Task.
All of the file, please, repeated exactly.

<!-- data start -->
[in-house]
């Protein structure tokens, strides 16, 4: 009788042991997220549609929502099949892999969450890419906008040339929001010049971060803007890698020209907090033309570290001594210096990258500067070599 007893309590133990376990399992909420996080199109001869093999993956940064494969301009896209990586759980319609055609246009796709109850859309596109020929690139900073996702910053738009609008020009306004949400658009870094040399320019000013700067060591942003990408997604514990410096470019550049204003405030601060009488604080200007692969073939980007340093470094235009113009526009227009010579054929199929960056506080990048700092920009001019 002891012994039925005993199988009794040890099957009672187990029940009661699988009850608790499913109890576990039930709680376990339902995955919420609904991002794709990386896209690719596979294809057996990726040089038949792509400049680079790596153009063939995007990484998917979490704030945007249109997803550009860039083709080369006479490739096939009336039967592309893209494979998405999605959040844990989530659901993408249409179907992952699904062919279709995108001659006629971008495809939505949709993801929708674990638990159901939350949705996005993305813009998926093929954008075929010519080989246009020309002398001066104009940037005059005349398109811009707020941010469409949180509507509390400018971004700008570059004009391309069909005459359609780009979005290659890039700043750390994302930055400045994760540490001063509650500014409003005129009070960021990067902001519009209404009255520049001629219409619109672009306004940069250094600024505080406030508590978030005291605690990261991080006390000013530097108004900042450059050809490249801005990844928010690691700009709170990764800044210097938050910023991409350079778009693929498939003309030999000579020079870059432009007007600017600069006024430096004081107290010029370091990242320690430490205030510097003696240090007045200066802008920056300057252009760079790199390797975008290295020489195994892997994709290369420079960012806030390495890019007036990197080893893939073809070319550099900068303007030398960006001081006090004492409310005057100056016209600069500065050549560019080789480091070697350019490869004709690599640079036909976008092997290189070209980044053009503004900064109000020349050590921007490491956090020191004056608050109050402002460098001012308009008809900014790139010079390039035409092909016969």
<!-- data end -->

[in-house]
């Protein structure tokens, strides 16, 4: 009788042991997220549609929502099949892999969450890419906008040339929001010049971060803007890698020209907090033309570290001594210096990258500067070599 007893309590133990376990399992909420996080199109001869093999993956940064494969301009896209990586759980319609055609246009796709109850859309596109020929690139900073996702910053738009609008020009306004949400658009870094040399320019000013700067060591942003990408997604514990410096470019550049204003405030601060009488604080200007692969073939980007340093470094235009113009526009227009010579054929199929960056506080990048700092920009001019 002891012994039925005993199988009794040890099957009672187990029940009661699988009850608790499913109890576990039930709680376990339902995955919420609904991002794709990386896209690719596979294809057996990726040089038949792509400049680079790596153009063939995007990484998917979490704030945007249109997803550009860039083709080369006479490739096939009336039967592309893209494979998405999605959040844990989530659901993408249409179907992952699904062919279709995108001659006629971008495809939505949709993801929708674990638990159901939350949705996005993305813009998926093929954008075929010519080989246009020309002398001066104009940037005059005349398109811009707020941010469409949180509507509390400018971004700008570059004009391309069909005459359609780009979005290659890039700043750390994302930055400045994760540490001063509650500014409003005129009070960021990067902001519009209404009255520049001629219409619109672009306004940069250094600024505080406030508590978030005291605690990261991080006390000013530097108004900042450059050809490249801005990844928010690691700009709170990764800044210097938050910023991409350079778009693929498939003309030999000579020079870059432009007007600017600069006024430096004081107290010029370091990242320690430490205030510097003696240090007045200066802008920056300057252009760079790199390797975008290295020489195994892997994709290369420079960012806030390495890019007036990197080893893939073809070319550099900068303007030398960006001081006090004492409310005057100056016209600069500065050549560019080789480091070697350019490869004709690599640079036909976008092997290189070209980044053009503004900064109000020349050590921007490491956090020191004056608050109050402002460098001012308009008809900014790139010079390039035409092909016969």